climate change

Climate Change Is Driving Plankton Towards the Poles

/ No Comments / 28th October 2019

None of us were prepared for what climate change would bring to the world. More than 7,000 years ago, the last ice age ended abruptly signaling the beginning of the modern climate era.

It also marked the start of human civilization and since then, the earth has changed so much due to warming oceans, increasing temperatures and shrinking ice sheets.

One of the biggest effects of climate change is happening in the ocean where some of its smallest but most significant inhabitants, the plankton is being forced to move towards the poles.

What is the plankton?

Plankton consists of a group of microscopic marine organisms including amoeba, bacteria and snail larvae that make up the base of the oceanic food chain.

Although these creatures are almost not seen with the naked eye, they play an important role in the marine ecosystem, which means that any disruption in their distribution could affect the entire marine population.

Why is plankton moving towards the poles?

A recent study looked into life in the ocean before human influence and how climate change has affected the distribution of plankton around the world. The study led by Lukas Jonkers, a paleoceanographer at the University of Bremen in Germany started by looking at foraminifera plankton fossils buried on the seafloor.

This single-celled zooplankton comes in different shapes and its shells are well preserved once buried on the seafloor. Examining these fossils provided the baseline for researchers to study the changes in the communities of plankton due to the effects of climate change.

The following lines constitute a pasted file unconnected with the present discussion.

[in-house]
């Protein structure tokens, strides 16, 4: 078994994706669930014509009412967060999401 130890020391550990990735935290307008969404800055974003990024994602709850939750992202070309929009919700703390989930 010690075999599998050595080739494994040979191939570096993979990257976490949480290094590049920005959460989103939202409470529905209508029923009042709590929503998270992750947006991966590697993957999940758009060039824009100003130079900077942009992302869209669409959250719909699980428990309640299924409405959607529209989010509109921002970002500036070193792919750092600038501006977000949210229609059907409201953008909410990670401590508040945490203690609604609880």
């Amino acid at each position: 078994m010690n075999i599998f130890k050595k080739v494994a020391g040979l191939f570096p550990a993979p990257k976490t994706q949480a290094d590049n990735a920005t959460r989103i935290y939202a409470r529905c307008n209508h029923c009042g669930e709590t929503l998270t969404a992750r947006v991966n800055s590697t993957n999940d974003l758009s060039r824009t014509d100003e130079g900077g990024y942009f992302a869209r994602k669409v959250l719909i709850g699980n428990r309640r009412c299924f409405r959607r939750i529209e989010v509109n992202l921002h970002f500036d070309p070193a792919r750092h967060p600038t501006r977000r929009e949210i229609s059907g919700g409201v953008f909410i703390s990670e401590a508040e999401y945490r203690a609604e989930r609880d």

The comparison between pre-industrial plankton and the communities today revealed that the species of modern foraminifera communities are different from their pre-industrial counterparts anywhere in the world. This means that the plankton has shifted towards the poles with an average median distance of over 350 miles.

“I never expected the results to be so clear,” Jonkers said. “What this means is that in general plankton species have shifted…to such a degree that their distribution is now systematically different from before significant human influence,” he added. Although the distance will vary greatly from communities, this movement is proof of how much climate change can affect the marine ecosystem.

Aside from the movement, researchers also found that the foraminifera communities from the pre-industrial era were so different from the communities where sea temperatures has changed the most. Plankton is an integral part of the food supply chain of the ocean.

Fishes, shrimps, lobsters and crabs all depend highly on plankton communities for food. The results of this study raise the alarm on how the marine ecosystem will respond and cope with the changing conditions that are forcing plankton communities to shift towards the poles.

“Species all shift range at difference paces and they now need to build new interaction networks, within species, but also with their new environment. But at the moment, we don’t know if they can adapt fast enough to ongoing climate change,” Jonkers explained.

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